Arrival in the Maryland capital. Next stops, Baltimore and Washington.

F.N.B. Corp. (FNB) in Hermitage, Pa., said late Monday it had agreed to buy Annapolis Bancorp (ANNB), which owns the Bank of Annapolis, for $51 million in stock.

The deal would provide the $12 billion-asset F.N.B.  an entrée into Maryland and position it for further expansion in the Middle Atlantic region.

"The favorable demographics and long-term growth potential of Annapolis Bancorp's core markets, as well as additional opportunities in the greater Baltimore and Washington, D.C., areas, provide a compelling platform to leverage our successful business model," Vincent J. Delie Jr., the chief executive of F.N.B., said in a press release.

F.N.B. has branches in Pennsylvania, Ohio and West Virginia. It also has consumer finance offices in Kentucky and Tennessee.

F.N.B. has been growing. It acquired Parkvale Financial in Monroeville, Pa., in January and Comm Bancorp in Clarks Summit, Pa., a year earlier. Delie succeeded Stephen Gurgovits as chief executive in January.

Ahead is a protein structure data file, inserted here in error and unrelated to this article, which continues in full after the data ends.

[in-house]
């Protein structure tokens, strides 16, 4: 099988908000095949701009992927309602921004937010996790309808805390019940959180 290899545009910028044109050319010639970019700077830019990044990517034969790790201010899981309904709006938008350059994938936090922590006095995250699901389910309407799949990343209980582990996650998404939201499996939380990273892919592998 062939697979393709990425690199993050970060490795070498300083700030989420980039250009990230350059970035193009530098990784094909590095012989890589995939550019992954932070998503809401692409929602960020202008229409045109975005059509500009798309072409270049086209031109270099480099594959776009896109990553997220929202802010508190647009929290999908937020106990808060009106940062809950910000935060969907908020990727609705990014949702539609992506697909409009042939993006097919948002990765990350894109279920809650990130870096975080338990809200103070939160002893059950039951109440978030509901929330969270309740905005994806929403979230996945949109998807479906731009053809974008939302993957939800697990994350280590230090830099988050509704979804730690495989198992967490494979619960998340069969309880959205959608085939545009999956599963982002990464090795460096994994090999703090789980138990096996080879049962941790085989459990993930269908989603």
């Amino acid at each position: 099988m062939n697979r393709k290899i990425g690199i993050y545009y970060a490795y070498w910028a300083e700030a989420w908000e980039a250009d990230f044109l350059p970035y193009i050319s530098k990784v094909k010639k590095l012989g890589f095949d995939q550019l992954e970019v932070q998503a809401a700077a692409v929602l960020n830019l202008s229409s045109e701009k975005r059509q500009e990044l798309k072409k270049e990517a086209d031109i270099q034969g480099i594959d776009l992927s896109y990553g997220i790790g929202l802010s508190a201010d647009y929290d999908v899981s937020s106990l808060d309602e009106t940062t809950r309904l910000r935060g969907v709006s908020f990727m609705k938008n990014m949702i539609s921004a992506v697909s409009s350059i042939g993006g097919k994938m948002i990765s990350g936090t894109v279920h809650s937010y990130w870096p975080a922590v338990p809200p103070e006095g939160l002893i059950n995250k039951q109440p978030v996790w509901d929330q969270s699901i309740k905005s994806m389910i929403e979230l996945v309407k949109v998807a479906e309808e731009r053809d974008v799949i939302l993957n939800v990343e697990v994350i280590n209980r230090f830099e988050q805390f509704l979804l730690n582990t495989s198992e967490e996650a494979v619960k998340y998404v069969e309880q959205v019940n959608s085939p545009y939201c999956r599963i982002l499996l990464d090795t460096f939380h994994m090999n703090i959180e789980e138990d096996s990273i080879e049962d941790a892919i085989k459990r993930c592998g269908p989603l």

Annapolis Bancorp has $437 million in assets, $343 million in deposits and eight branches in Anne Arundel and Queen Anne's counties.

F.N.B. expects to complete the acquisition in April, pending approval from regulators and Annapolis Bancorp’s shareholders.

Annapolis Bancorp would repay the Treasury Department the $4.1 million it still owes under the Troubled Asset Relief Program before the merger is complete, or it would be paid off as part of the closing. The company received $8.2 million under Tarp in January 2009, repaying half of it in April this year.

Under the terms of the merger agreement, Annapolis Bancorp shareholders would receive 1.143 shares of F.N.B. common stock for each of their shares – equal to $12.09 a share. The exchange ratio is fixed, and the transaction is expected to qualify as a tax-free exchange, the press release said. The deal includes an incentive provision: F.N.B would pay an additional 36 cents a share if Annapolis Bancorp is able to “resolve an agreed-upon credit matter.”

RBC Capital Markets advised F.N.B., and Sandler O’Neill and Partners advised Annapolis Bancorp. Reed Smith was F.N.B’s legal counsel, and Patton Boggs LLP was the law firm for Annapolis Bancorp, the release said.

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